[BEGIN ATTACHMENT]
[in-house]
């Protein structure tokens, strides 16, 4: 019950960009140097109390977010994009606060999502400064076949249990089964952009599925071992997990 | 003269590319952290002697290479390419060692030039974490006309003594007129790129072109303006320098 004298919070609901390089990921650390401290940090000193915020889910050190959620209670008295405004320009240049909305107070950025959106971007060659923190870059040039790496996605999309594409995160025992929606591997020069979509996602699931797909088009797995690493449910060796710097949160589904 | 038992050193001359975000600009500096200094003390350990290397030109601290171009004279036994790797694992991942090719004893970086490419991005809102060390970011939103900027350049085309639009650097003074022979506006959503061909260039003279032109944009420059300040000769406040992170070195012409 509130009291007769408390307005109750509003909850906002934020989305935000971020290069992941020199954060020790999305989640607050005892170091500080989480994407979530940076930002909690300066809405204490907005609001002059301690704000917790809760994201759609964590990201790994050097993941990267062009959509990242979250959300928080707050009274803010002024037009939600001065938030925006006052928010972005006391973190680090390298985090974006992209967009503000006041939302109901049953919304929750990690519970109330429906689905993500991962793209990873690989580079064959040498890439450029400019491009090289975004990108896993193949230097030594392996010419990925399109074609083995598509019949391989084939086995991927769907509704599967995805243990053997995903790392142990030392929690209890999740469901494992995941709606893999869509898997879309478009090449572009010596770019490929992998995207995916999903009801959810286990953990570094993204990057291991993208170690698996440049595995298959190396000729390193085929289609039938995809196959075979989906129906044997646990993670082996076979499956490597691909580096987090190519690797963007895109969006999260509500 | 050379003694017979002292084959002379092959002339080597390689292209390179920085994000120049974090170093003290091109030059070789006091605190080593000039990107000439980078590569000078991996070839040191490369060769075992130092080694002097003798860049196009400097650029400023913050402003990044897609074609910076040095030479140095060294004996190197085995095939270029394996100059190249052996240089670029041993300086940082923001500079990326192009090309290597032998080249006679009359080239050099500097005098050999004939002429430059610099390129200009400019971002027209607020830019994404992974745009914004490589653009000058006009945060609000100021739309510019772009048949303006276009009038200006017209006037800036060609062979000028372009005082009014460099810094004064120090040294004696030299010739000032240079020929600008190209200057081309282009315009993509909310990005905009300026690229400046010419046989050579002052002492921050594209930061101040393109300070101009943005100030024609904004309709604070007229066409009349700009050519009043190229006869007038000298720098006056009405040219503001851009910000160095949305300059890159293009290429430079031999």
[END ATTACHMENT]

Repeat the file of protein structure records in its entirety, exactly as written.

[in-house]
């Protein structure tokens, strides 16, 4: 019950960009140097109390977010994009606060999502400064076949249990089964952009599925071992997990 | 003269590319952290002697290479390419060692030039974490006309003594007129790129072109303006320098 004298919070609901390089990921650390401290940090000193915020889910050190959620209670008295405004320009240049909305107070950025959106971007060659923190870059040039790496996605999309594409995160025992929606591997020069979509996602699931797909088009797995690493449910060796710097949160589904 | 038992050193001359975000600009500096200094003390350990290397030109601290171009004279036994790797694992991942090719004893970086490419991005809102060390970011939103900027350049085309639009650097003074022979506006959503061909260039003279032109944009420059300040000769406040992170070195012409 509130009291007769408390307005109750509003909850906002934020989305935000971020290069992941020199954060020790999305989640607050005892170091500080989480994407979530940076930002909690300066809405204490907005609001002059301690704000917790809760994201759609964590990201790994050097993941990267062009959509990242979250959300928080707050009274803010002024037009939600001065938030925006006052928010972005006391973190680090390298985090974006992209967009503000006041939302109901049953919304929750990690519970109330429906689905993500991962793209990873690989580079064959040498890439450029400019491009090289975004990108896993193949230097030594392996010419990925399109074609083995598509019949391989084939086995991927769907509704599967995805243990053997995903790392142990030392929690209890999740469901494992995941709606893999869509898997879309478009090449572009010596770019490929992998995207995916999903009801959810286990953990570094993204990057291991993208170690698996440049595995298959190396000729390193085929289609039938995809196959075979989906129906044997646990993670082996076979499956490597691909580096987090190519690797963007895109969006999260509500 | 050379003694017979002292084959002379092959002339080597390689292209390179920085994000120049974090170093003290091109030059070789006091605190080593000039990107000439980078590569000078991996070839040191490369060769075992130092080694002097003798860049196009400097650029400023913050402003990044897609074609910076040095030479140095060294004996190197085995095939270029394996100059190249052996240089670029041993300086940082923001500079990326192009090309290597032998080249006679009359080239050099500097005098050999004939002429430059610099390129200009400019971002027209607020830019994404992974745009914004490589653009000058006009945060609000100021739309510019772009048949303006276009009038200006017209006037800036060609062979000028372009005082009014460099810094004064120090040294004696030299010739000032240079020929600008190209200057081309282009315009993509909310990005905009300026690229400046010419046989050579002052002492921050594209930061101040393109300070101009943005100030024609904004309709604070007229066409009349700009050519009043190229006869007038000298720098006056009405040219503001851009910000160095949305300059890159293009290429430079031999």